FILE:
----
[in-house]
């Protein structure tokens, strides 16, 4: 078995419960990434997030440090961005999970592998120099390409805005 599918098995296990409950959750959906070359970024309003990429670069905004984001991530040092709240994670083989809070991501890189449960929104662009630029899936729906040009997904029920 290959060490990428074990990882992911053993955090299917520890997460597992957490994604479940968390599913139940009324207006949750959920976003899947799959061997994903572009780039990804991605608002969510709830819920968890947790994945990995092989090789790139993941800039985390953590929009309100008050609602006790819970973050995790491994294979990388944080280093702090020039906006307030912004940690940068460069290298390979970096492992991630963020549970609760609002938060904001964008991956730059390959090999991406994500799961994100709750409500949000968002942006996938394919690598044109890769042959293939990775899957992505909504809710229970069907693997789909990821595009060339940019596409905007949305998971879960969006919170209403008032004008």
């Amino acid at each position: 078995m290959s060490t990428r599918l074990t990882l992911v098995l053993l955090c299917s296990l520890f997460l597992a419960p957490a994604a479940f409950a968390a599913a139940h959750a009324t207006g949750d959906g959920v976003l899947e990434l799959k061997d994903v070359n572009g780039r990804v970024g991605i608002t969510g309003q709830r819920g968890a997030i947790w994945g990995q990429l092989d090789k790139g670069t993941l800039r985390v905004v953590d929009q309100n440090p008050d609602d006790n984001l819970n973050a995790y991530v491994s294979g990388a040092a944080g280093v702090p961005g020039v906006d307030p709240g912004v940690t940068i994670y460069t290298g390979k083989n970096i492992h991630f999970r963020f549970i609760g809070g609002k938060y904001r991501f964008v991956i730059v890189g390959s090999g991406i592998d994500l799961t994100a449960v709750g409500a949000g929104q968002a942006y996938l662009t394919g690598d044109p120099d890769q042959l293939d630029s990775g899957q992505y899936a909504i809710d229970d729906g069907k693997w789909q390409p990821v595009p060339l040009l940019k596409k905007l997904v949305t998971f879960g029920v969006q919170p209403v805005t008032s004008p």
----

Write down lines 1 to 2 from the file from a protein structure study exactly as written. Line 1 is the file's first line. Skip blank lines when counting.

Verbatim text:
[in-house]
């Protein structure tokens, strides 16, 4: 078995419960990434997030440090961005999970592998120099390409805005 599918098995296990409950959750959906070359970024309003990429670069905004984001991530040092709240994670083989809070991501890189449960929104662009630029899936729906040009997904029920 290959060490990428074990990882992911053993955090299917520890997460597992957490994604479940968390599913139940009324207006949750959920976003899947799959061997994903572009780039990804991605608002969510709830819920968890947790994945990995092989090789790139993941800039985390953590929009309100008050609602006790819970973050995790491994294979990388944080280093702090020039906006307030912004940690940068460069290298390979970096492992991630963020549970609760609002938060904001964008991956730059390959090999991406994500799961994100709750409500949000968002942006996938394919690598044109890769042959293939990775899957992505909504809710229970069907693997789909990821595009060339940019596409905007949305998971879960969006919170209403008032004008």